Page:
G E O R G E H OW E C O L T ’ S The Big House is, as the New Yorker said, “full of surprises and contains more than seems possible: a family memoir, a brief history of the Cape, an investigation of nostalgia, a study of class, and a meditation on the privileges and burdens of the past.” Colt’s new book, Brothers, is an equally idiosyncratic and masterful blend of memoir and history featuring both the author’s three brothers and iconic brothers in history—the Booths, the Van Goghs, the Kelloggs, the Marx Brothers, and the Thoreaus.
Colt believes he would be a different man had he not grown up in a family of four brothers. He movingly recounts the adoration, envy, affection, resentment, and compassion in their shifting relationships from childhood through middle age, also rendering a volatile decade in American life: the 1960s. Some of the Colt men now have children; all have found their own paths; all now consider their brothers to be their closest friends.
In alternate chapters, Colt parallels his quest to understand how his own brothers shaped his life with an examination of the rich and complex relationships between iconic brothers in history. He explores how Edwin Booth grew up to become the greatest actor on the nineteenth-century American stage while his younger brother John grew up to assassinate a president. How Will Kellogg worked for his overbearing older brother John Harvey as a subservient yes-man for two decades until he finally broke free and launched the cereal empire that outlasted all his brother’s enterprises. How Vincent van Gogh would never have survived without the financial and emotional support of his younger brother, Theo, in a claustrophobic relationship that both defined and confined them. How Henry David Thoreau’s life was shadowed by the early death of his older brother, John, who haunted and inspired his writing. And how the Marx Brothers collaborated on the screen but competed offstage for women, money, and fame.
Illuminating and affecting, this book will be revelatory for any parent of sons, any sibling, anyone curious about how a man’s life can be molded by his brothers. Colt’s magnificent book is a testament to the abiding power of fraternal love.
About the Author
George Howe Colt is the bestselling author of November of the Soul: The Enigma of Suicide and The Big House, which was a National Book Award finalist and a New York Times notable book. He lives with his family in Western Massachusetts.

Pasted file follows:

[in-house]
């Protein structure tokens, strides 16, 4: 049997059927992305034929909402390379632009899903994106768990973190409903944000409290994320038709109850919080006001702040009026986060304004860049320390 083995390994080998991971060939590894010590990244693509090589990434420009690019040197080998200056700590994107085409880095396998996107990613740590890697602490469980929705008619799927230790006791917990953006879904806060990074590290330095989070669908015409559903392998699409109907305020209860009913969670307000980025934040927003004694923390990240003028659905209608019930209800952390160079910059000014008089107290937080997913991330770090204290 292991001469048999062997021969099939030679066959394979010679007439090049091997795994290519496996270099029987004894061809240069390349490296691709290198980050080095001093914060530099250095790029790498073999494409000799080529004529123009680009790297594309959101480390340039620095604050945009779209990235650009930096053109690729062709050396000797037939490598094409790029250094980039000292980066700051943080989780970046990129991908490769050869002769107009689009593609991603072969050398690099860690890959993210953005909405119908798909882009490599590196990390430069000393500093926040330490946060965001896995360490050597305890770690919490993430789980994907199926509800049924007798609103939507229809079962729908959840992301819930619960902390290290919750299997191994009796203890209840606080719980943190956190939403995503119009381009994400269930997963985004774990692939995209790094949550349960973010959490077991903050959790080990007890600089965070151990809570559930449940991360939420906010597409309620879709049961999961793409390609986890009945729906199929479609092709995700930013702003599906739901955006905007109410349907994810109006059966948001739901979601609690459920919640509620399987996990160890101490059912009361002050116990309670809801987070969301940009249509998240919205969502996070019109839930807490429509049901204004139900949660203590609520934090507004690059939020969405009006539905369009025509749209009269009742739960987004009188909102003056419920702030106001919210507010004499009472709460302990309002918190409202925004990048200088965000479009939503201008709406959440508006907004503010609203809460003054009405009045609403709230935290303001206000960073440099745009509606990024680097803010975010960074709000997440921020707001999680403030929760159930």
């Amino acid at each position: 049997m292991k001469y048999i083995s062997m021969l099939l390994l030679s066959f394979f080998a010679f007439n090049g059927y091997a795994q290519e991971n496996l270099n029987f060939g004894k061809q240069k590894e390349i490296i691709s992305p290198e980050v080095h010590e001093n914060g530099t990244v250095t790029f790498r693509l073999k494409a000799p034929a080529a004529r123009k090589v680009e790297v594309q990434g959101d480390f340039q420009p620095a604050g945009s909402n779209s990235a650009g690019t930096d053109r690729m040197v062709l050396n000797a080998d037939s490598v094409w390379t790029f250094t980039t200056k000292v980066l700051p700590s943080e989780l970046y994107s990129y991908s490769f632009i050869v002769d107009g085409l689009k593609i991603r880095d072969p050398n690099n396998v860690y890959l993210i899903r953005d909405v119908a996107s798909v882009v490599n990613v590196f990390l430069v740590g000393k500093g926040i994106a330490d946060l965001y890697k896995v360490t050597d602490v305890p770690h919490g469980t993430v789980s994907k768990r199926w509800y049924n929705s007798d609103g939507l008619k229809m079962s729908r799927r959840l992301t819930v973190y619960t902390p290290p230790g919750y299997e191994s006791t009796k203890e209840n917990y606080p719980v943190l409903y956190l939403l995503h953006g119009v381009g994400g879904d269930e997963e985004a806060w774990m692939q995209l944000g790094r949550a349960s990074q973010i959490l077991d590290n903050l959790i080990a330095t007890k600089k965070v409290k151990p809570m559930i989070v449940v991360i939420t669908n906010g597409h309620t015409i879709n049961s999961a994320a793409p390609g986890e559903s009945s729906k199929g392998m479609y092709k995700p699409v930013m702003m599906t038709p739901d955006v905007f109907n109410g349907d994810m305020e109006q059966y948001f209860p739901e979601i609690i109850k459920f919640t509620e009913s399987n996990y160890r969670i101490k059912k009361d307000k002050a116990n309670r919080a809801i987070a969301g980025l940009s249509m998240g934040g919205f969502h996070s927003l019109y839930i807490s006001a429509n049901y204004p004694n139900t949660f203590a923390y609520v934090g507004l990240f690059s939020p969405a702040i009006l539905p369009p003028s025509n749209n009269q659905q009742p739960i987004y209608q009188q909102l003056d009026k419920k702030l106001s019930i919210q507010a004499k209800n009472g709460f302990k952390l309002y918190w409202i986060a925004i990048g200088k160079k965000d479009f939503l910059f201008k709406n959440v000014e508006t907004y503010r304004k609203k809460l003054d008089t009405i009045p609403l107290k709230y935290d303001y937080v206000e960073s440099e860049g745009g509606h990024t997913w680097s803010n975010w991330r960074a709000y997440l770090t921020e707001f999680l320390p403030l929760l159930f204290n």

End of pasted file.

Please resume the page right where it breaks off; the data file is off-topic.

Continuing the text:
Praise for Brothers…
“A masterful blend of history and memoir…”
“A great book—brilliantly conceived, daringly organized, endlessly fascinating...”
“Part memoir, part exhaustively researched biography of famous brothers and how they drove each other, loved each other, fought, drove each other crazy, and supported each other through craziness…Insightful and harrowing and funny and stacked with stories.”
“Anyone who’s had the pleasure of reading Colt’s previous, National Book Award-nominated work, The Big House, will know his delicate, detailed, ironically self-mocking way with prose, and his lucid, affectionate fair-mindedness. . .Colt has done a prodigious job of research and synthesis, and his skill at storytelling is such that each of them is transformed into something fresh, dramatic, and emotionally piercing.”
“Colt writes movingly and insightfully about how the mercurial fraternal relationships can so quickly move from loving idolatry to hands-around-the-throat…This is one fine book, both wildly entertaining and utterly thought-provoking.”
-Richard C. Morais
“Vivid and psychologically revealing…”
“Detailed considerations…of well-known brothers and cameo references to many others, famous and not so, help Colt in his quest to explain the mystery of how siblings can be so different from one another.”
“Colt elegantly captures the complicated dynamics between brothers that both bind and define them, as well as the evolving relationships between his own brothers as they move into middle age.”
“Colt is an acute observer and sensitive chronicler of male emotion…Searingly poignant.”
“Colt’s fine writing, extensive research, and thoughtful analysis make Brothers a meaty, pleasurable read.”